In 1987, Morris graduated "Honorman" after boot camp, meaning he was first in his class, and answered that question he had filed away, proving to himself that he had what it took. However, Chris still had a career path he wanted to travel down as well, so he enlisted as a reservist for eight years, including a 1991, six-month stint in the first Gulf War. “We never saw combat but I fired a lot of artillery, so I can proudly say that I took the oath, pushed myself to the edge in many ways and am now stronger for it.” (Editor’s Note: Thank you, for your service, Chris!)

After boot camp, Morris returned to Dallas, reported to his reserve unit in Fort Worth and started cultivating his career as an illustrator. “My plan was to search out enough freelance work to scratch out a living, but then I was hired to work in the art department of the Dallas Times Herald and fast deadlines and a wide variety of assignments was just my ticket. I loved it, and still do, 31 years later.”

Chris would work and travel over the next few years, always gaining new experiences and adding to his growing repertoire. “One has to keep slugging in this business and in my case, over the years I started to meet more people and also moved around a little bit, to grow and learn and be exposed to new environments. I’ve gone from Dallas to San Francisco, back to Dallas, to Las Vegas, then back to Dallas and now, Cleveland.”

As he built his reputation and his portfolio over several years, Chris had developed a pen-and-ink style that was reminiscent and influenced by the great Al Hirschfeld. “I started getting calls for ‘that Hirschfeld, clean black-and-white style,’ and that started getting me in the big papers and magazines.” Morris’ resume is impressive, having worked for the aforementioned Dallas Times Herald, San Francisco Examiner, The Dallas Morning News, Las Vegas Sun and now of course, Cleveland’s The Plain Dealer.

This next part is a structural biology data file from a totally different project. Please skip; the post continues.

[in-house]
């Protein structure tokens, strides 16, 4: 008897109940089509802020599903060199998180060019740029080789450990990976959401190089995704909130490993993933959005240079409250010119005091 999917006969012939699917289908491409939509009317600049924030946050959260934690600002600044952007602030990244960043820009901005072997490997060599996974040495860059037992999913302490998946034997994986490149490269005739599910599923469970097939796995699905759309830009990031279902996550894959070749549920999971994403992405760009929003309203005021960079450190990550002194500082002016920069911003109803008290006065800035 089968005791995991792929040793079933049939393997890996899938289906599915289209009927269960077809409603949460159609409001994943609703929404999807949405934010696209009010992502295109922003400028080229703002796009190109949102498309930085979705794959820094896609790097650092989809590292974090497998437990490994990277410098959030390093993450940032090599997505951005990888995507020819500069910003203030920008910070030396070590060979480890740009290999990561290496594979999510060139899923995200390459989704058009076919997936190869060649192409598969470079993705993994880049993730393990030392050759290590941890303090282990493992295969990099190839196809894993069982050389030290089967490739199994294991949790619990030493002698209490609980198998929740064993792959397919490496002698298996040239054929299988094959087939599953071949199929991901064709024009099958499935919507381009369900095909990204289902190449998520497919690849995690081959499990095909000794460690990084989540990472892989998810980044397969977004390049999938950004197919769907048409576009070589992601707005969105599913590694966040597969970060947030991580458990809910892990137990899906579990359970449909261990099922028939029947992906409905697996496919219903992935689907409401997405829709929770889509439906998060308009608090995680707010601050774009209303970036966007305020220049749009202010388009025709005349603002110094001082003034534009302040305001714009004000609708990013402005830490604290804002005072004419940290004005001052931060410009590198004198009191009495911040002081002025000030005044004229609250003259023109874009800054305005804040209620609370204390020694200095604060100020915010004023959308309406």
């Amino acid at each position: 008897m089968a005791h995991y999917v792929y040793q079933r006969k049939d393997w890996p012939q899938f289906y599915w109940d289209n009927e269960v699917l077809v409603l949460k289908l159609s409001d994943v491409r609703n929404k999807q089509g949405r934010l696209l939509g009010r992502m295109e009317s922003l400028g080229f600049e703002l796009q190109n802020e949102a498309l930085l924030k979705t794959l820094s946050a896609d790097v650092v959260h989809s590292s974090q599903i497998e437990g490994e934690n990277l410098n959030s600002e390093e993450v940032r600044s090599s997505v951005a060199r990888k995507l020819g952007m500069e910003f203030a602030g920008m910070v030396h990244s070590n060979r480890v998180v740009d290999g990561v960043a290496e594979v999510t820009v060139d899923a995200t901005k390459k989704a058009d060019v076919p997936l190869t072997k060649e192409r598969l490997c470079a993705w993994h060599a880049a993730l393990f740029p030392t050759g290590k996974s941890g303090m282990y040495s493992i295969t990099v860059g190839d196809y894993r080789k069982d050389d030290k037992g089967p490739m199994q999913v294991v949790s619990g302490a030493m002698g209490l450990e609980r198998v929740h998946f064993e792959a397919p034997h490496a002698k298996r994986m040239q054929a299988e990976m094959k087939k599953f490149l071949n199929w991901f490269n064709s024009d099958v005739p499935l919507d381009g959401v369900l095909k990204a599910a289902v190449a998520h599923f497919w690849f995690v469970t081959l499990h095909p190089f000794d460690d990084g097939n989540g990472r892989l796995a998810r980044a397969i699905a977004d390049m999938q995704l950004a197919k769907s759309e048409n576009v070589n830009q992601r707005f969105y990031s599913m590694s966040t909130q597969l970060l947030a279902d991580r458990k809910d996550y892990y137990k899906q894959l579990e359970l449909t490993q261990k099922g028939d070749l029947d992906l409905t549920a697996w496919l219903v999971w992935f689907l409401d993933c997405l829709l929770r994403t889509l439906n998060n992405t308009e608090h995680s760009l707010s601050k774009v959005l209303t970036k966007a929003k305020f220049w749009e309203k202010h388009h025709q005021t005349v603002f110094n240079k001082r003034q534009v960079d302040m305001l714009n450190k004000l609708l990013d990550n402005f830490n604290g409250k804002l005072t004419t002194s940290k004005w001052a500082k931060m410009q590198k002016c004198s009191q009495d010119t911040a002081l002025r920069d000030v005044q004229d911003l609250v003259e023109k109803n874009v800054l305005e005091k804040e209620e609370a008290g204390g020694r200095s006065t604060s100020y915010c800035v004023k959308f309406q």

“Other styles I developed started to attract some well-known clients such as ESPN and The New York Times. So, after years of working for newspapers I got to meet and cultivate relationships with similar designers and visual journalists, and the calls just started coming in with more frequency.”

Which brings us to Morris’ current Cleveland gig. “I know some people in Cleveland and a great gig came up, one that was going to let me sniff out cool assignments and not just have to crunch out maps and charts all the time.”

In 2012, the Rock & Roll Hall of Fame inductions were held in Cleveland, and the Plain Dealer art department had "a visual meeting" to discuss the possibilities. “I had this idea to put all of the inducted performers on one huge stage, like the 'end of night jam.' It was one of those ‘let’s not forget that we need to blow out the Rock Hall this year because it’s Cleveland’s turn.’ It took eight solid weeks of doing nothing but that, but two days before deadline I had finished the last of 542 characters. I’ve also added onto it every year since, and I think we are just shy of 700 musicians now. It’s certainly fun poster to continue pursuing from year-to-year.”

This writer was also lucky enough to receive a few of Morris' fine artworks, including cool, personalized prints of The Cars band (pictured), as well as the aforementioned Rock Hall “end of night jam.” Chris was also kind enough to attend the author event we hosted, and met up with us again a couple days later, at the Rock Hall museum.

Currently Chris is working on some infographics about the health of Lake Erie, and also has a couple side projects that are still in the early stages. "We’ll be sure to keep Standing Room Only posted as they begin to take shape. One of them, I think, you will really appreciate.”

I can't wait, Chris! In fact, I am already contemplating questions for a "Part II" interview with you! Oh – and see you again in November for my book-launching event!

To learn more about and purchase the unique illustrations of Chris Morris, please visit his website at www.chrismorrisillustration.com. You can also follow Chris on Twitter: @camorris.